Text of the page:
For a meager living, I worked as a research assistant in a physics lab. They had an uninterruptible power supply (UPS) supporting one of the gigabyte monster 486s. A so-called true UPS would give me my own private power system that generates power continuously and independently of an AC line. This must be contrasted from a type of UPS more appropriately termed standby power supply (SPS) which do not operate until the AC line fails; hence, the SPS is known as an off-line device. Activation of the SPS may not fast enough to prevent the computer from shutting down and rebooting itself—effectively toggling the power switch. Not good, I thought. I definitely need to avoid the SPS type of UPS, I proposed.

For a minute, in my innocence, I wondered would I need one, until I found out that the thing was purchased for about 700 bucks! Such a device couldn’t possibly be for the average home user. It turns out that vendors of UPSs have the big-time LAN manager in mind as their primary customer. Looking back on it, I realize that the physics lab was Ether-netted and one peer in the network served as a 24-hour BBS of astronomical data used by people worthy of eating donuts all over the world. My data wasn’t that vital. I only wanted to protect a few word processing files.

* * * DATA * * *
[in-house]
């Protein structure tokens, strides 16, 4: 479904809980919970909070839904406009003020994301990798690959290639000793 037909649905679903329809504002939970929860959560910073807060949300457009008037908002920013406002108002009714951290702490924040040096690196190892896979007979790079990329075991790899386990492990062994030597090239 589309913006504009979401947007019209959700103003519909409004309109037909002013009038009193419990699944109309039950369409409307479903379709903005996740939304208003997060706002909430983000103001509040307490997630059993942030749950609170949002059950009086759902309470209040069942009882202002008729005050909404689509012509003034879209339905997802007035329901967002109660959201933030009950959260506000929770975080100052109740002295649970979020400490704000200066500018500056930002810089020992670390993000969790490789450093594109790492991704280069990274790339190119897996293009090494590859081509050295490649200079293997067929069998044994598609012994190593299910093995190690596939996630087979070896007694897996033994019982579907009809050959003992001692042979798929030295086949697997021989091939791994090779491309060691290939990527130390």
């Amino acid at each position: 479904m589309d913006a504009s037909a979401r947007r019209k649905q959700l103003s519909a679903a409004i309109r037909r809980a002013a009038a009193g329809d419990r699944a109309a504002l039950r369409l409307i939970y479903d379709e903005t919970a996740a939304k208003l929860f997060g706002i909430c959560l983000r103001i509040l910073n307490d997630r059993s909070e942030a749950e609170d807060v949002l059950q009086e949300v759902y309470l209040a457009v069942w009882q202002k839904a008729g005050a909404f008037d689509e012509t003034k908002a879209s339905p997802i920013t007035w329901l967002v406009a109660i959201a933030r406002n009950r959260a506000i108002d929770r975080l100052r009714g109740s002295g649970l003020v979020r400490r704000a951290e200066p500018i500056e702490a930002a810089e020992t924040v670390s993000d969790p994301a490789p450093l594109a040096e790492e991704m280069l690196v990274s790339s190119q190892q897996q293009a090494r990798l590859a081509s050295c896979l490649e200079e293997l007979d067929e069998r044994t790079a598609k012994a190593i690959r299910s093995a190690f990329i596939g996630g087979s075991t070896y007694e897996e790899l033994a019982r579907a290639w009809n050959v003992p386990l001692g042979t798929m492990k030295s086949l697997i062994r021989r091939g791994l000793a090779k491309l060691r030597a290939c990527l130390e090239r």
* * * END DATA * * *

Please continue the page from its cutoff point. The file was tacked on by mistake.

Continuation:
Then, while reading up on this—borrowing the computer magazines from the lab for the night—I found that there was another difference between the SPS and the UPS: the UPS conditions the line as well as running its battery from it. The line conditioning component of the UPS acts like a buffer between the power line and the system unit. This buffer allows the computer to operate despite brownouts and high-voltage/current situations. And the good news was line conditioners are sold separately for about 150 bucks! Wow! I’ve got to get one!, I thought. So I did.

Borrowed computer magazines told me that temperature was the culprit: turning the computer off and on can cause temperature fluctuations—the computer heats and cools frequently. This causes the metals in the computer, especially the solder, to get brittle and crack—aging the hardware prematurely.

Now, preparing to happily starve to death after shorting my food budget for remainder of the school year, I was sure that the end of my problems lie in the cute, little, $150 box. I was wrong. Operating under the protection of the line conditioner, the computer still turned off! I looked at my refrigerator and apologized. “I’m sorry, refrigerator,” I said. Clearly I wasn’t dealing with an electrical line problem. The days blurred into each other as I became depressed. What could it be?, I wondered. It was a terrible feeling to be working at my computer only to have it shut off right from underneath me without warning.